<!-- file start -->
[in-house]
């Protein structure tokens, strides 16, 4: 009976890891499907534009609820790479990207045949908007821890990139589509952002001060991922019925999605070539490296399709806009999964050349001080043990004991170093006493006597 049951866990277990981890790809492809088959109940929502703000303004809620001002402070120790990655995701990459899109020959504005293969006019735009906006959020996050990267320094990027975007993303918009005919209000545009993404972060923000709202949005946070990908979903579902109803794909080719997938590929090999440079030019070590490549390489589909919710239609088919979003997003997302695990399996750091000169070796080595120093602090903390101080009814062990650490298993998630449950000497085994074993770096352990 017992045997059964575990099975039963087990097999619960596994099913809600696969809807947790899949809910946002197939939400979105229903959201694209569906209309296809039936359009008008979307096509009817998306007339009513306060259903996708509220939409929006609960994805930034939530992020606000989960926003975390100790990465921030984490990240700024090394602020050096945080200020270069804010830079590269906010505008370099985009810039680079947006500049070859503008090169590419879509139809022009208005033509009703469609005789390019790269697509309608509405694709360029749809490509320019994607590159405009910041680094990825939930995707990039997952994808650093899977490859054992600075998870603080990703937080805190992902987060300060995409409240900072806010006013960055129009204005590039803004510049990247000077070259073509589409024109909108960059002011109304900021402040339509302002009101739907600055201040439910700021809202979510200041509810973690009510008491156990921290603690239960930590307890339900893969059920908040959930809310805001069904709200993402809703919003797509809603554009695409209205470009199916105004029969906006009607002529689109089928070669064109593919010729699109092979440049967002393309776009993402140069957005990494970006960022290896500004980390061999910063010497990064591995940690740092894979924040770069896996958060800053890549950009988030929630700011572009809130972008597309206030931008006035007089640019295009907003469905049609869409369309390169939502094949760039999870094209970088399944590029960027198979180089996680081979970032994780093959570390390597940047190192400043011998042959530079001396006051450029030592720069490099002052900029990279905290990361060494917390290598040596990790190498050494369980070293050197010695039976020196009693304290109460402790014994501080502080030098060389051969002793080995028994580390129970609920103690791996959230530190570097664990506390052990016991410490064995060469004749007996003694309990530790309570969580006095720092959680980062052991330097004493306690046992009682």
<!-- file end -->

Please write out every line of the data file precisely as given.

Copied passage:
[in-house]
């Protein structure tokens, strides 16, 4: 009976890891499907534009609820790479990207045949908007821890990139589509952002001060991922019925999605070539490296399709806009999964050349001080043990004991170093006493006597 049951866990277990981890790809492809088959109940929502703000303004809620001002402070120790990655995701990459899109020959504005293969006019735009906006959020996050990267320094990027975007993303918009005919209000545009993404972060923000709202949005946070990908979903579902109803794909080719997938590929090999440079030019070590490549390489589909919710239609088919979003997003997302695990399996750091000169070796080595120093602090903390101080009814062990650490298993998630449950000497085994074993770096352990 017992045997059964575990099975039963087990097999619960596994099913809600696969809807947790899949809910946002197939939400979105229903959201694209569906209309296809039936359009008008979307096509009817998306007339009513306060259903996708509220939409929006609960994805930034939530992020606000989960926003975390100790990465921030984490990240700024090394602020050096945080200020270069804010830079590269906010505008370099985009810039680079947006500049070859503008090169590419879509139809022009208005033509009703469609005789390019790269697509309608509405694709360029749809490509320019994607590159405009910041680094990825939930995707990039997952994808650093899977490859054992600075998870603080990703937080805190992902987060300060995409409240900072806010006013960055129009204005590039803004510049990247000077070259073509589409024109909108960059002011109304900021402040339509302002009101739907600055201040439910700021809202979510200041509810973690009510008491156990921290603690239960930590307890339900893969059920908040959930809310805001069904709200993402809703919003797509809603554009695409209205470009199916105004029969906006009607002529689109089928070669064109593919010729699109092979440049967002393309776009993402140069957005990494970006960022290896500004980390061999910063010497990064591995940690740092894979924040770069896996958060800053890549950009988030929630700011572009809130972008597309206030931008006035007089640019295009907003469905049609869409369309390169939502094949760039999870094209970088399944590029960027198979180089996680081979970032994780093959570390390597940047190192400043011998042959530079001396006051450029030592720069490099002052900029990279905290990361060494917390290598040596990790190498050494369980070293050197010695039976020196009693304290109460402790014994501080502080030098060389051969002793080995028994580390129970609920103690791996959230530190570097664990506390052990016991410490064995060469004749007996003694309990530790309570969580006095720092959680980062052991330097004493306690046992009682």